Panelists: Lisa Bolekaja, S Lynn, Sunny Moraine, Daniel José Older

The anthology Long Hidden: Speculative Fiction from the Margins of History comes out from Crossed Genres Publications the same month as Wiscon. A selected group of Long Hidden authors and one of the editors speak about process, craft, and what it means to dig into the margins of history to find inspiration for speculative storytelling.

 

Cyborg Identities 2: The Cyborgs Return! | Sun, 8:30–9:45 am | Caucus | #CyborgIdentities

Panelists: M: Sunny Moraine. Michelle Heeg, Jim Lutz, Paul Rehac, Ariel Wetzel

At WisCon 37, a bunch of us got together and talked cyborgs, bodies, identity, and what it all means when you squoosh it together. That was awesome, so this year we’re doing it again. We’ll be discussing the significance and potentials of the cyborg in fiction, the intersections between that fiction and our daily experience, the enmeshing of the organic and the technological, the boundaries between human and nonhuman, the possibilities of the cyborg for resistance and revolution, and a mess of other things besides.

 

Long Hidden: Speculative Fiction from the Margins of History – The Reading | Sun, 10:00–11:15 am | Conference 2 | #LongHiddenReading

Panelists: Kemba Banton, Lisa Bolekaja, L.S. Johnson, S Lynn, Sunny Moraine

The anthology Long Hidden: Speculative Fiction from the Margins of History comes out from Crossed Genres Publications the same month as Wiscon. A selected group of Long Hidden authors reads from their work. Hosted by editor Daniel José Older.

 

The SignOut | Mon, 11:30 am–12:45 pm | Capitol/Wisconsin | #SignOut

Participants: Sandra Ulbrich Almazan, Stacie L Arellano, Eleanor A. Arnason, Greg Bechtel, F.J. Bergmann, Susan Simensky Bietila, Alex Bledsoe, Gwenda Bond, K. Tempest Bradford, Chesya Burke, Wesley Chu, Julia Dvorin, Rhea Ewing, Hiromi Goto, Eileen Gunn, Andrea D. Hairston, Dorothy Hearst, Liz Henry, Lauren Jankowski, N. K. Jemisin, Emily Jiang, Vylar Kaftan, Keffy R. M. Kehrli, Mary Robinette Kowal, Ellen Kushner, Ann Leckie, Kimberley Long-Ewing, Heather McDougal, Allison Moon, Katrinka Moore, Nancy Jane Moore, Sunny Moraine, Pat Murphy, Debbie Notkin, Melissa F. Olson, Samantha Haney Press, Mary Rickert, James P. Roberts, Madeleine E. Robins, Catherine M. Schaff-Stump, Nisi Shawl, Delia Sherman, Cecilia Tan, Sheree Renée Thomas, LaShawn M. Wanak

Really looking forward to seeing old friends and making new ones. OMG WISCON

I have a wolf’s bite; I have a pack at my heels

Snarling_Wolves_Wallpaper_95a9x

This is from “Singing With All My Skin and Bone”, which will be out at some point in Nightmare, and which I’m posting because I’ve been thinking about it, because it’s pertinent to my post last night, and it remains the most intensely personal thing I’ve written in a long time. It is essentially autobiography through a veil. It was frightening to write. I’m glad I did.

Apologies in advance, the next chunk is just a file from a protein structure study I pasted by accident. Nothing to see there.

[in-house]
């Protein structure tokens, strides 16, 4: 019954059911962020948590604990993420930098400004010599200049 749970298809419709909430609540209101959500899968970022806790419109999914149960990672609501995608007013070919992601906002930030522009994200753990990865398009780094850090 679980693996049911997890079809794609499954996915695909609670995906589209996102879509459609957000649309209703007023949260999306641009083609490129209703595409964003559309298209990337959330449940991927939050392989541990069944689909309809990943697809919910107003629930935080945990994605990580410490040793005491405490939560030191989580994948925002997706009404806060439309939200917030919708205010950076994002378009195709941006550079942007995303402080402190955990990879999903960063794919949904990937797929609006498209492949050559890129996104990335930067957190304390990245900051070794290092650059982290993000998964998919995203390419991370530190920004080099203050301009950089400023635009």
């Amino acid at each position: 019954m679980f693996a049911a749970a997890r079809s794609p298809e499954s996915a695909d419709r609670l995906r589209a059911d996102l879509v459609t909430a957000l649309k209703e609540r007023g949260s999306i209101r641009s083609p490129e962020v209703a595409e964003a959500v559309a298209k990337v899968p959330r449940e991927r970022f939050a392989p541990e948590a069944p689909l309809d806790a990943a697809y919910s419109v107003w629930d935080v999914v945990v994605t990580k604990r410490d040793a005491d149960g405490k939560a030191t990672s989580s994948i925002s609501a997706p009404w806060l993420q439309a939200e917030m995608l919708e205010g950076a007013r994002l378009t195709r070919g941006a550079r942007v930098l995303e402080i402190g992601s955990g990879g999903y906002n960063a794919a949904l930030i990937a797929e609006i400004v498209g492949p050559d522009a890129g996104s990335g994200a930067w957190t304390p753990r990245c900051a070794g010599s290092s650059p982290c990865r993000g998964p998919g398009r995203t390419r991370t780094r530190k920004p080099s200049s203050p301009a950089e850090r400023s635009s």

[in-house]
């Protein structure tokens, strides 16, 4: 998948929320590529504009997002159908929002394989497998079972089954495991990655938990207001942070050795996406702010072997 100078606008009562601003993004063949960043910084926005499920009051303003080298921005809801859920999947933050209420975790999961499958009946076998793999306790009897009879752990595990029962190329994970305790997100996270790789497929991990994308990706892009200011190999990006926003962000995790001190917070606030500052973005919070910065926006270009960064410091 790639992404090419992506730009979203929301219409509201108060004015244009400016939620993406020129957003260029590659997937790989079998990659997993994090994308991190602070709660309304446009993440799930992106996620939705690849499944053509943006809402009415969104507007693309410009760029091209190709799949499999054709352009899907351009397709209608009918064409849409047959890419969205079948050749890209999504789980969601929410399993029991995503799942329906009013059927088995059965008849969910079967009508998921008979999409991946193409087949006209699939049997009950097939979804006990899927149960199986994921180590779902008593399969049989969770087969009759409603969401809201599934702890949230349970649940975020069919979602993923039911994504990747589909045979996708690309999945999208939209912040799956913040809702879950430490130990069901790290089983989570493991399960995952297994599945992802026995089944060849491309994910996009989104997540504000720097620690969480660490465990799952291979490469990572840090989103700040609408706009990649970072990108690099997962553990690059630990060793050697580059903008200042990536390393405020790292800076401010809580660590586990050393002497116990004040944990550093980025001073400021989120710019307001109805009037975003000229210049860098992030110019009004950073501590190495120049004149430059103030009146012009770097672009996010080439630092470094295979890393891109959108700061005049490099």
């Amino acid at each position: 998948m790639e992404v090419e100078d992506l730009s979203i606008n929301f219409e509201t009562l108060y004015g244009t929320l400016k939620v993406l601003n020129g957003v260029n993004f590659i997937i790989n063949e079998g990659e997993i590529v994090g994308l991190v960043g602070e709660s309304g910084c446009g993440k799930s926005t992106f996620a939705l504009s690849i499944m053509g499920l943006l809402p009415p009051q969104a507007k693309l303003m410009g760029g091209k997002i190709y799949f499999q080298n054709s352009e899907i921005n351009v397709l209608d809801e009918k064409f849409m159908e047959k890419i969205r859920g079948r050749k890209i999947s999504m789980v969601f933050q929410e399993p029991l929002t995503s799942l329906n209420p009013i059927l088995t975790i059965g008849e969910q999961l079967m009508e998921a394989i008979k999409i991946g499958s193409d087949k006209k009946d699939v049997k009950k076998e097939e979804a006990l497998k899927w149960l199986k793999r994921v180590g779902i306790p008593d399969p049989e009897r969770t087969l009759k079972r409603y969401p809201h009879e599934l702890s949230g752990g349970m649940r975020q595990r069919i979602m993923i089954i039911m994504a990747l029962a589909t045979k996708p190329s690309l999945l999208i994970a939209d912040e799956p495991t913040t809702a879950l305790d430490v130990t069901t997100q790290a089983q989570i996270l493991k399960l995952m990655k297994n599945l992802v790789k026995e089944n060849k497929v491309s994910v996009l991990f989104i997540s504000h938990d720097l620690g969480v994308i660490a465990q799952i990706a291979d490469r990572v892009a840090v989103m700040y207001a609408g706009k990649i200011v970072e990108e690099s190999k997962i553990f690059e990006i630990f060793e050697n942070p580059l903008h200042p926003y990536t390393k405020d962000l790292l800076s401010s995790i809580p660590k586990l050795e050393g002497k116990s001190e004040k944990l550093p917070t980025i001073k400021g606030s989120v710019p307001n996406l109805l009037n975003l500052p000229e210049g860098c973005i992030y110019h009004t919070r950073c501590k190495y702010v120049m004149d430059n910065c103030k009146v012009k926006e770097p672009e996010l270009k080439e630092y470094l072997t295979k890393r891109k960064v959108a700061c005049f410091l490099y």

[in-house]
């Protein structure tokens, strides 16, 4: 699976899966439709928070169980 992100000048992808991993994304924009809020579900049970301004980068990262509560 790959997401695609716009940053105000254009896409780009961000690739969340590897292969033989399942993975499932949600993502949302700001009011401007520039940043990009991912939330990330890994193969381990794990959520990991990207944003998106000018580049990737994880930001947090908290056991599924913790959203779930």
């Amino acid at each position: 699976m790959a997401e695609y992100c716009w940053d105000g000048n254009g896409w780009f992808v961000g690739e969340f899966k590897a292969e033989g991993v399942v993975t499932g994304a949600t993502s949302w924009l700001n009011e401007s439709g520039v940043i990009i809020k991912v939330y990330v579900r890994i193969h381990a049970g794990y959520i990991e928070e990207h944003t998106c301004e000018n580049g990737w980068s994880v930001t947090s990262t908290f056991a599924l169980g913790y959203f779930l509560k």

Let me tell you what I wish I could have said, when they saw the blood and the pits in my flesh and tried to get me to stop, because everyone knows a little kid shouldn’t do this shit to themselves. Let me tell you that when you discover a direct line into the fabric of the universe, it’s very difficult to just leave that alone. Let me tell you what it’s like to wear every mark like a secret ornament that only you find lovely, and to hate them at the same time because of what they’ll mean to everyone else, so you hide them as best you can with long sleeves and shadows but they always see in the end. Let me tell you what it’s like to make blood magic, real magic, because packed under your fingernails the world loses its power to hurt you anymore. Let me tell you want it’s like to run pain through a complex refinement process that makes it chocolate and warm sheets and dappled summer sunlight. Let me tell you what it’s like to select your instruments of sorcery according to their sharpness and keen edges. Let me tell you what it’s like to be a witch in junior high school. Let me tell you. Shut up and let me talk.

~

I wish I could get this into words. None of them are coming out quite right. I want to tell you what it’s like to have magic in your skin. Sit down beside me and let me illuminate all my scars, let me tell you all my many early names. No, they weren’t bestowed like honorable titles and they hurt worse than the actual wounds, but they dug into me just like everything else, and I have them still. Not all scars are the kinds you can see. Not all scars are beautiful. A changing body is a dangerous thing; a body that can be changed is more dangerous still. All these little bodies, all this potential, and imagine if they all found out how to take hold of it all at once. Every single beaten-down body, rising in angry flames.

God, we would have been terrifying. Can you imagine? Can you just imagine that? There’s a reason why we send children off to war.

All that we see or seem

307